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Mount Carmel Center

Coordinates: 31°35′45″N 96°59′17″W / 31.59583°N 96.98806°W / 31.59583; -96.98806
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New Mount Carmel Center
New Mount Carmel Center in April 1993
New Mount Carmel Center during the Waco siege, with an M728 Combat Engineer Vehicle bringing down the roof of the gymnasium
The location of the Branch Davidians' New Mount Carmel Center in Texas
The location of the Branch Davidians' New Mount Carmel Center in Texas
Location of New Mount Carmel Center in Texas
Alternative namesBranch Davidian home
General information
Status Turned into museum
Town or cityMcLennan County, Texas
CountryUnited States of America
Coordinates31°35′46″N 96°59′17″W / 31.596089°N 96.98804°W / 31.596089; -96.98804
Openingc. 1958
DestroyedApril 19, 1993

The New Mount Carmel Center was a large group of buildings used by the Branch Davidian religious group located near Axtell, Texas, 20 miles (32 km) north-east of Waco. The Branch Davidians were established by Benjamin Roden in 1959 as a breakaway sect from Davidian Seventh-day Adventists, and was later led by David Koresh starting in the 1980s. Named after the Biblical mountain Mount Carmel in Israel, it was the site of the 51-day Waco siege. The siege began on February 28, 1993, when federal agents attempted to execute a warrant and arrest some Davidians living inside. A subsequent firefight left four Bureau of Alcohol, Tobacco, and Firearms (ATF) agents and six Davidians dead. At the end of the siege, on April 19, 1993, a fire started, leaving 76 Davidians dead.


Some news reports about the siege referred to it as the "Branch Davidian compound". The name derives from a particular verse from the Bible, on which the Branch Davidians partially based their beliefs:[citation needed]

Notwithstanding the land shall be desolate because of them that dwell therein, for the fruit of their doings. Feed thy people with thy rod, the flock of thine heritage, which dwell solitarily in the wood, in the midst of Carmel: let them feed in Bashan and Gilead, as in the days of old.

— Micah 7:14


In 1935, Shepherd's Rod (also known as the Davidians) founder Victor Houteff established the original Davidian headquarters at Mount Carmel Center near Lake Waco west of the town. After Houteff's death in 1955, his widow Florence usurped the leadership and began selling off parcels of the land, as the neighboring city of Waco began encroaching upon the Mount Carmel Community.[1] In 1957, she sold off the last of the property and bought a 941-acre (381 ha) property in the countryside northeast of Waco, christened New Mount Carmel.[2] Today, Waco's Mount Carmel Drive runs through the Old Mount Carmel area, and nearby Charboneau and Hermanson Drives are named after key Davidian families.

In 1962, Florence Houteff announced that she was disbanding the Davidian organization, with the assets to be sold off and the proceeds disbursed among her Executive Council. This arrangement was opposed by many members. Most of the New Mount Carmel property was acquired by the Double EE Ranch, but the Branch Davidians retained a core 77.8-acre (31.5 ha) area around the administrative building.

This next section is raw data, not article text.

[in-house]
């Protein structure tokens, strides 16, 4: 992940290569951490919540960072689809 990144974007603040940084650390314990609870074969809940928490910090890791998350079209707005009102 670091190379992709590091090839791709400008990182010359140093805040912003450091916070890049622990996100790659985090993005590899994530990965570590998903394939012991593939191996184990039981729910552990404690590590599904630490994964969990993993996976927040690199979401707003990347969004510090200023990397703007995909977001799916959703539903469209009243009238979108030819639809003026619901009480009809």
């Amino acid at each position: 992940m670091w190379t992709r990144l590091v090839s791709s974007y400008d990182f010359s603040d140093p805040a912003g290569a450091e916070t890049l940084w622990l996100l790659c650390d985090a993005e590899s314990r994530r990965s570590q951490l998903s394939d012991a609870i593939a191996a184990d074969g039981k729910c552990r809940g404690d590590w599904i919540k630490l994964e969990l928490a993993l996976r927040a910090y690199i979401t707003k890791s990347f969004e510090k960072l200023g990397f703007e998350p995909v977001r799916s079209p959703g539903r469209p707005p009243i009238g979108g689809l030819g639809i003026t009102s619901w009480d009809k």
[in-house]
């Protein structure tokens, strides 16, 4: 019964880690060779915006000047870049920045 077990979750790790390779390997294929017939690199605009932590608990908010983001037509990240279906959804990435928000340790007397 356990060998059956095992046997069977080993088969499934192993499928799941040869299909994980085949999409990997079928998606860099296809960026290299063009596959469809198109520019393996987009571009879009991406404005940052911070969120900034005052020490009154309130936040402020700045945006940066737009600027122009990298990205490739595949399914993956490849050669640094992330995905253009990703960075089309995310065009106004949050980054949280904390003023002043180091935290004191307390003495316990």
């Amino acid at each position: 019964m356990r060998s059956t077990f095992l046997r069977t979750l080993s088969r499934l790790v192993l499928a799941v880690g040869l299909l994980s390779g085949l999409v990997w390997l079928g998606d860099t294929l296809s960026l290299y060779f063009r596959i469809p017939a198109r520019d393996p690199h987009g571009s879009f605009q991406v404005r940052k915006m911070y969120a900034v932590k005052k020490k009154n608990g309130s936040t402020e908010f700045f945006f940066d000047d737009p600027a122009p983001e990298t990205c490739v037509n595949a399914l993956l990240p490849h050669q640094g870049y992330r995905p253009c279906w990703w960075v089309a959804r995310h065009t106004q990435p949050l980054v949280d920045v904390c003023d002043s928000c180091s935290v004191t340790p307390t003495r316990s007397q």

Buildings at Mount Carmel Center in May 1995. They have since burned down.

The fragmentation of Mount Carmel caused a schism in the already permanently-splintered Davidian Seventh-day Adventist movement. Some post-Carmel Davidian groups have also named their headquarters Mount Carmel Center, seeking to carry on its past traditions. Davidians based in Salem, South Carolina use the name, as well as a group that broke away from them in Mountaindale, New York. Some of the Mountaindale Davidians came to believe that Victor Houteff never wanted to abandon Old Mount Carmel and in the early 1990s moved back to Waco. They established themselves in a building on Mount Carmel Drive, constructed by Houteff's Davidians. They are across the street from the Vanguard School, a prep school whose buildings were also originally built by the Davidians. Other Davidian groups believe that Mount Carmel represented a doctrinal era in the Davidian Seventh Day Adventist Movement, an era which is now past.

In 1993, three buildings at the former Branch Davidian compound were destroyed in a fire that was deemed suspicious. They were the home of Amo Bishop Roden, wife of former Branch Davidian leader George Roden, and two museums she used to record the group's history.[3] There have been various sects and generations of communities that have resided on and/or used the property east of Waco on Double EE Ranch Road. Not all groups or individuals within these groups share the same religious theology or approach to spirituality.[4] Efforts to memorialize the events of 1993 on the property have been altered over the years since 1993.[5]


  1. ^ Victor Houteff (September 1, 1954). "Symbolic Code Vol. 10, No.1" (PDF). The Universal Publishing Assn. Retrieved 27 November 2013.
  2. ^ Pitts, William L. "Davidians and Branch Davidians". Handbook of Texas - Texas State Historical Association. Retrieved November 25, 2012.
  3. ^ "Fires Strike Waco Site". The New York Times. January 5, 1997. Retrieved 5 July 2009.
  4. ^ Wittmer, Matthew D. "Memorializing Mount Carmel Center East of Waco, Texas - Chart A" (PDF). Stormbound.org - Matthew D. Wittmer. Archived from the original (PDF) on 30 April 2012. Retrieved 5 July 2009.
  5. ^ Wittmer, Matthew D. "Memorializing Mount Carmel Center East of Waco, Texas". Stormbound.org - Matthew D. Wittmer. Archived from the original on 17 July 2010. Retrieved 5 July 2009.

External links[edit]

31°35′45″N 96°59′17″W / 31.59583°N 96.98806°W / 31.59583; -96.98806